It goes without saying that the last ten years have been very good for Marvel. Specifically, I’m talking about Marvel Studios, the production company responsible for the Marvel Cinematic Universe which is comprised of over twenty films that make up the theatrical retelling of the Infinity Gauntlet story. Through TV, films, cartoon shows, and video games, it’s easy to see that Disney’s mere $4 billion investment in the company has paid off. Like it or not, the MCU changed the way how people consume popcorn pop-culture and its influence is likely to be felt for years - maybe even decades - to come. Case and point? Team Ninja’s Marvel Ultimate Alliance 3: The Black Order. While previous MUA titles were built drawing upon the years of comics that span Marvel’s publishing history, The Black Order adopts a framework that feels closer in tune, both from a narrative and aesthetic angle, to the MCU. Still, there’s just enough content drawn from the comics that prevents the game from being Avengers: Infinity War: The Video Game, if that’s of any concern.
The Black Order once again gives power to the player to assemble their own team of superheroes to fight evil and save the day. Capitalizing on Avengers: End Game, which has now beat Avatar for the highest-grossing film ever made, the game introduces Thanos and his anti-Avengers, the titular Black Order, as they scour the galaxy to hunt down the six Infinity Stones. As fate would have it, the Guardians of the Galaxy stumble upon a hidden Kree warship where Ronan the Accuser has managed to find and secure all of the Stones with the intention of keeping them away from The Black Order. The ruse fails, as both parties are confronted by Proxima Midnight who battles them for possession of the Stones. Peter Quill manages to snatch one of them during the scuffle and he and the rest of the Guardians are transported to Earth where the magical jewels scatter themselves. Enlisting the aid of Nick Fury and the superhero agents of S.H.I.E.L.D., the world’s mightiest heroes do battle against Marvel’s most infamous villains as they seek out their own desires the Stones can grant them.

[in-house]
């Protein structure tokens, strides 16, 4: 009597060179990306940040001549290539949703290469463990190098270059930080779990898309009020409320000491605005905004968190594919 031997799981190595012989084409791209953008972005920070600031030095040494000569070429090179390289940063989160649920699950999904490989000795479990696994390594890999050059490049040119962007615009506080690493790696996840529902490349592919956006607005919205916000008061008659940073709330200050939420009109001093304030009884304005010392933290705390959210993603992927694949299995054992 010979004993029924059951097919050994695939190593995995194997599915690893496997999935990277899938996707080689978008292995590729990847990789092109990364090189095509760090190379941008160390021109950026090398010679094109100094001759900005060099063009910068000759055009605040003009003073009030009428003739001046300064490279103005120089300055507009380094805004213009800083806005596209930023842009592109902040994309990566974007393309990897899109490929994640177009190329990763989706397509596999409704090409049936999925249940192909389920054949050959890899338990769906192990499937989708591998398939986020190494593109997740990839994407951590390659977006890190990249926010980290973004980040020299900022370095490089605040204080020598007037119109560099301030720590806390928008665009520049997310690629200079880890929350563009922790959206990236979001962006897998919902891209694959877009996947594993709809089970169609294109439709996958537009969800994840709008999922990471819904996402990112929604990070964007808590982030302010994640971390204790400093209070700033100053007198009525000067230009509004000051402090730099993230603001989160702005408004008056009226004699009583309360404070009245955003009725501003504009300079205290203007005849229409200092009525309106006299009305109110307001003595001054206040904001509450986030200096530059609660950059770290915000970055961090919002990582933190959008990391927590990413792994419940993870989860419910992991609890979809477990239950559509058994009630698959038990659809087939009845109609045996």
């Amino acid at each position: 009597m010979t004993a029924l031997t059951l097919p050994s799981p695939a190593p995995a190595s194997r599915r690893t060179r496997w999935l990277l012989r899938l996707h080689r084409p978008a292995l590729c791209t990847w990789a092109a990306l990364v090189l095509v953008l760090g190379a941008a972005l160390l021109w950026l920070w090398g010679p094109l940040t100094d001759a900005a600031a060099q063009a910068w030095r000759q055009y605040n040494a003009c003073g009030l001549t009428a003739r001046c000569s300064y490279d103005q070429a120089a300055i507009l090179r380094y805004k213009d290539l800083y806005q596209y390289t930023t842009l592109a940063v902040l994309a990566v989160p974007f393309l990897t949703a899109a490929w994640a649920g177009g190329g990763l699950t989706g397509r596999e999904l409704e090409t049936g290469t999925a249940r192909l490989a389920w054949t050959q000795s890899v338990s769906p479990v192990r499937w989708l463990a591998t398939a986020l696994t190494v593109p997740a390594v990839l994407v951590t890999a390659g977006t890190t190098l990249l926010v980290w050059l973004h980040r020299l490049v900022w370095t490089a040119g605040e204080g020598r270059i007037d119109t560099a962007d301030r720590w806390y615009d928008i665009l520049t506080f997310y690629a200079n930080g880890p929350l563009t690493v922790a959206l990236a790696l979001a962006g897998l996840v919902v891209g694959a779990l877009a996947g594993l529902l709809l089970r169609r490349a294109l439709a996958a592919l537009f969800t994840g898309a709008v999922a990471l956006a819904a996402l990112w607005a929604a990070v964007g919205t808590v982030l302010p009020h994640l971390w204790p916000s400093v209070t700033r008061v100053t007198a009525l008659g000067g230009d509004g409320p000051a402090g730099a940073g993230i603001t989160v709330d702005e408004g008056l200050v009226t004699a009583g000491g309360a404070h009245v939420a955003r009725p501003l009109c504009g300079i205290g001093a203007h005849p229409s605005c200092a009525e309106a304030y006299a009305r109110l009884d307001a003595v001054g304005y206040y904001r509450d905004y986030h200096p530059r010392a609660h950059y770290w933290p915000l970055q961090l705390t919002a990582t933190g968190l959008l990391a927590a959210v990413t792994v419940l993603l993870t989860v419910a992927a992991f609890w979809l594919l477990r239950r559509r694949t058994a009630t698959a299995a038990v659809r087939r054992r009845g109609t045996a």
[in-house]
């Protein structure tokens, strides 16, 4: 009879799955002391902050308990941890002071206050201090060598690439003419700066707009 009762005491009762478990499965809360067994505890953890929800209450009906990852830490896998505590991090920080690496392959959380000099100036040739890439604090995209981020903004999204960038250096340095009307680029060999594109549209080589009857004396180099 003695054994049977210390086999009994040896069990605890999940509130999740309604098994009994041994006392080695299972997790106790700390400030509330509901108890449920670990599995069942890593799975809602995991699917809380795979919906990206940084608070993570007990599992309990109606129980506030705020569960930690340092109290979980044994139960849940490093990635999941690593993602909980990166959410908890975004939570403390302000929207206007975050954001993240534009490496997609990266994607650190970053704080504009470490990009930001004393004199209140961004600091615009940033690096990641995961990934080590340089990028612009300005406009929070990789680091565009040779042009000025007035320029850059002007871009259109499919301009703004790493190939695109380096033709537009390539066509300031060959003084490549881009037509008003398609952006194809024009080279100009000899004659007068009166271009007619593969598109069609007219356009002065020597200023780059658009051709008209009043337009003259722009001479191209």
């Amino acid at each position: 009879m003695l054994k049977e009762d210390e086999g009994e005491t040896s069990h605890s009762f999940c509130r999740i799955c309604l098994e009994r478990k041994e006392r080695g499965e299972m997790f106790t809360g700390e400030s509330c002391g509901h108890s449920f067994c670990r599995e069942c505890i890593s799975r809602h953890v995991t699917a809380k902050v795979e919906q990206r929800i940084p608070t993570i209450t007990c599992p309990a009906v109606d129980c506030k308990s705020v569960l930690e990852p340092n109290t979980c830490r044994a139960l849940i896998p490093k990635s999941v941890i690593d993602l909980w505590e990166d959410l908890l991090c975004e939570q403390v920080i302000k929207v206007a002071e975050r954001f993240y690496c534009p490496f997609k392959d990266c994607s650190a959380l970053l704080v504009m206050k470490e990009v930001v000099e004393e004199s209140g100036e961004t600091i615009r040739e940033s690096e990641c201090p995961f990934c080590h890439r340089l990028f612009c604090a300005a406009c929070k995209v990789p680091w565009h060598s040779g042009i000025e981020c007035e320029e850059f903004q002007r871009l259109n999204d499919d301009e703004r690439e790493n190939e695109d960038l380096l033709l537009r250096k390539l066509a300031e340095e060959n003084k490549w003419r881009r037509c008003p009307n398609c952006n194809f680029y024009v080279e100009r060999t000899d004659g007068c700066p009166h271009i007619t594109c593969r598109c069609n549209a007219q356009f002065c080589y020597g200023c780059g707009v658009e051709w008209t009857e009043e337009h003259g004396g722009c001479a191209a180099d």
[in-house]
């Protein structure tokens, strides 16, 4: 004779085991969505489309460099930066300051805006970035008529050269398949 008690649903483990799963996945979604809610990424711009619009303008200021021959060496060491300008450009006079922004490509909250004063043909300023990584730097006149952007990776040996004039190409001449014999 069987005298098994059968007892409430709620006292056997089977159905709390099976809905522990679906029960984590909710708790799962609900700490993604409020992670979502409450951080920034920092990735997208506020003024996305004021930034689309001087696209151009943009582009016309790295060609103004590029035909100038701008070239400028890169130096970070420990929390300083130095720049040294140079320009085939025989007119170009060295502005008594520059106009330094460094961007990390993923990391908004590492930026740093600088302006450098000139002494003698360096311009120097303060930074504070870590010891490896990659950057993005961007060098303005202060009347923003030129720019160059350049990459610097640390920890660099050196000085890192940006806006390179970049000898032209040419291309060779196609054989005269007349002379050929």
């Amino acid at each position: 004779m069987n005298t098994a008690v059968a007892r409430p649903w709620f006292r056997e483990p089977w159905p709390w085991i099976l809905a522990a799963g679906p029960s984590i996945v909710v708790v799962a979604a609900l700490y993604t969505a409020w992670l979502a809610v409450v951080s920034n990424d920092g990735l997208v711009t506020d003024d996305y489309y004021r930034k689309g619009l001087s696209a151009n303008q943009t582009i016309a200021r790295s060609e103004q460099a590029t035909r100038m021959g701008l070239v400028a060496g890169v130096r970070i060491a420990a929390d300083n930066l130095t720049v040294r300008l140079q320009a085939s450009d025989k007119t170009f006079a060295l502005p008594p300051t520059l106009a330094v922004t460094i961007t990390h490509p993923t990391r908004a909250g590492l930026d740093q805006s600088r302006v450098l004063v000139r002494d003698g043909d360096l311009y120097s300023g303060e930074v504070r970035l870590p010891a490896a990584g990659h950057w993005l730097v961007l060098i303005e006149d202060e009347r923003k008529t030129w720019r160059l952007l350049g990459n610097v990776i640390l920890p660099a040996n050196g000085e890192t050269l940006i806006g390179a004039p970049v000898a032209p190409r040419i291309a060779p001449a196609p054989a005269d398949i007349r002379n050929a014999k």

There are two sides to The Black Order’s coin. The shiny side is made up from the pure spectacle of seeing your favorite Marvel heroes come together to form dream teams and use them against an infamous rogue’s gallery. The hunt for the Stones is the perfect crossover event as it brings a ton of people out of the woodwork. From Ultron and the Sinister Six to Venom and Loki and everyone in between, the game is chock-full of familiar faces to do battle with, using popular heroes like Spider-Man, Captain America, Hulk, Deadpool, Psylocke, Wasp, and many, many, many more. Marvel Ultimate Alliance has always been about superhero wish fulfillment and The Black Order is no different. The characters bring with them their classic weapons and abilities, like Cap’s shield, Iron Man’s repulsors, and Wolverine’s ability to heal, offering a lot of gameplay options and variations to try out. The Black Order’s story features a rapidly expanding list of heroes and picking up who to play with gets more and more difficult because each visit to the game’s Team Select screen feels like going to a Costco-sized candy store and told you can only pick four things.